What is Corpus Creation?
Corpus creation is the process of building a dataset. For a digital humanities project, this often entails either finding a collection of texts or images online or digitizing physical holdings.
Tools for cleaning and processing texts
You have a digitized corpus, now what? The answer to this depends on what your data looks like and what your research questions are. For a few possibilities:
- For most typescript material, you could run it through optical character recognition (OCR) software. OCRing texts turns them from images into searchable, machine-actionable texts. One of the leading tools in this area is ABBYY FineReader. While not free software, ABBYY is available on two of the computers in the Digital Humanities Lab. Depending on the quality of the scan and the type of document you’re working with, some hand cleaning post OCRing may be necessary (for example, ‘l’ may be misidentified as ‘1’).
- For handwritten material, humans are still the best transcribers. Depending on the size and content of your corpus, crowdsourcing could be an option.
- For messy tabular data, you could use OpenRefine, a free tool for cleaning and transforming textual data.
How can the DHLab help?
Digital Humanities Lab staff can advise on strategies for building and cleaning your corpus during our weekly Office Hours. We also regularly offer workshops that are relevant to corpus creation. Visit our Workshops page to learn about what’s coming up and our GitHub page for tutorials from past sessions. For information on the use of our scanners for corpus creation, as well as information on databases that are already available for text and data mining, please visit our Data Resources page.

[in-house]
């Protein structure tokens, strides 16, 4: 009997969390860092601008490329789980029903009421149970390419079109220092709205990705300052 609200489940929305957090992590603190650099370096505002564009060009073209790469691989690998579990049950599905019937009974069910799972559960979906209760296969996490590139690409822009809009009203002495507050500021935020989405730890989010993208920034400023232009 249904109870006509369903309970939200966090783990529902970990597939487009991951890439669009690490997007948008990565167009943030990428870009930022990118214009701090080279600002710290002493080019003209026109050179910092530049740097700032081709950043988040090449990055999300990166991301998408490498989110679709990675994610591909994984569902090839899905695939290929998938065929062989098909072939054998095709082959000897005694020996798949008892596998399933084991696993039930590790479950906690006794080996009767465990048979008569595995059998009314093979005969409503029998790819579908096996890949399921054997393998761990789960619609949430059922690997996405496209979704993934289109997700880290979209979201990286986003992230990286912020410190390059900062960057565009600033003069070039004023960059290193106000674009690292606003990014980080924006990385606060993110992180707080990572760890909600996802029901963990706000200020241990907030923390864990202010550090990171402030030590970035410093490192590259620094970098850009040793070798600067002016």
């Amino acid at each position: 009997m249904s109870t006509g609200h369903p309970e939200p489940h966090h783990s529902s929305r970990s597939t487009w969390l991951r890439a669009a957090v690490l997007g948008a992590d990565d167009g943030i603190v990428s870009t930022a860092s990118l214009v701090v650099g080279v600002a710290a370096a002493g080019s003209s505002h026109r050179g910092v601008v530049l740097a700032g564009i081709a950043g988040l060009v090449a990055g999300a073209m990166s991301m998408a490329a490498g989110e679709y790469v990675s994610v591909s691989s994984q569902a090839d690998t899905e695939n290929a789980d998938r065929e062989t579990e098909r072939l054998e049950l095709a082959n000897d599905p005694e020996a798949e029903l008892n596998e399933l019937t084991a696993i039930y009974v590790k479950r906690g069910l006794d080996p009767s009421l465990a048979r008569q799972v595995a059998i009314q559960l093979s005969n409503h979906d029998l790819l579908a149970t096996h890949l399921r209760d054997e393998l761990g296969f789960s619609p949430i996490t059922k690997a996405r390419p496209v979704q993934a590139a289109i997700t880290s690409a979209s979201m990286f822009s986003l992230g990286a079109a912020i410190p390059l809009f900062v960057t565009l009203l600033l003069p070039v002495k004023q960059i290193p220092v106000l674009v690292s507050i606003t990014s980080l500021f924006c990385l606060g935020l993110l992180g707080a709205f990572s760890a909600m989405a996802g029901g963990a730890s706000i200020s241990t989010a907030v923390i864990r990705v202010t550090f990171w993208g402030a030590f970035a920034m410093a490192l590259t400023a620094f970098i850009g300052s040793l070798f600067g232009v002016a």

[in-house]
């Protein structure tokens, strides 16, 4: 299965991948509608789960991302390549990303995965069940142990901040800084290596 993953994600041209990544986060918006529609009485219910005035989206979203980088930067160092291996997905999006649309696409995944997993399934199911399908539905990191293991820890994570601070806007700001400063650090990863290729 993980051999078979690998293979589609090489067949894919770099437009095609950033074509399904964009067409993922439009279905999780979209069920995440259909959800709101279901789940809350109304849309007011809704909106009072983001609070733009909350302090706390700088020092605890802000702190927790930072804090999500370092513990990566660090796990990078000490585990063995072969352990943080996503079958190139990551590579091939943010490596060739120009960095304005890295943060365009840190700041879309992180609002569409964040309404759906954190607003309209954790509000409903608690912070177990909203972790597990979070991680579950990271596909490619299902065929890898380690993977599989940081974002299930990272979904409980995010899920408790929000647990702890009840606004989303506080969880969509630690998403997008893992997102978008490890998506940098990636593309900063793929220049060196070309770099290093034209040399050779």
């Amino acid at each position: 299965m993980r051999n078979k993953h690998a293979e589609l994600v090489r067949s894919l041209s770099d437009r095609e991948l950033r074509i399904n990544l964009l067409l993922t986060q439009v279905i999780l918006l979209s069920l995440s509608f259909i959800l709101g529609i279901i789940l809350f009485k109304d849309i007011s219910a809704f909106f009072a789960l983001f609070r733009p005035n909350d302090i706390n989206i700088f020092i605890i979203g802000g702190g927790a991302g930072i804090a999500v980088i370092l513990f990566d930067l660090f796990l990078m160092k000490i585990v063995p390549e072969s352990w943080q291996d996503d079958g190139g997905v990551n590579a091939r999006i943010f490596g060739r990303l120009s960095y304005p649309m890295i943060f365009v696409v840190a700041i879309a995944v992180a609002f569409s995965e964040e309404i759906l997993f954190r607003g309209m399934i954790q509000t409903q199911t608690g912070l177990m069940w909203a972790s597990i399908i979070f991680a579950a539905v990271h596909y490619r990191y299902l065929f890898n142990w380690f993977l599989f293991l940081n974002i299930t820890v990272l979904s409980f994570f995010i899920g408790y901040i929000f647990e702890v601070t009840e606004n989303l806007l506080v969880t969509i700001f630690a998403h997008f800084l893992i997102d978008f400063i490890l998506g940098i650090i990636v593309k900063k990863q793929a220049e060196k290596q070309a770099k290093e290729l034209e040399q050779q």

How do I get started?
If you're new to digital humanities and are interested in starting a project, stop by the Digital Humanities Lab in Sterling Memorial Library, room 316 during our Tuesday or Wednesday Office Hours.
We also highly recommend looking at existing digital humanities projects to get a sense for what's possible. In addition to projects at Yale, we recommend checking out projects at other digital humanities centers, including:
- Stanford's Literary Lab
- Northeastern's NULab for Maps, Texts, and Networks
- Maryland's Institute for Tecnology in the Humanities
- DHCommons Projects
In addition to on-campus support, there are also off-campus and online resources that you might try. The following programs all offer opportunities for researchers to learn different digital humanities methods and theoretical approaches:What we offer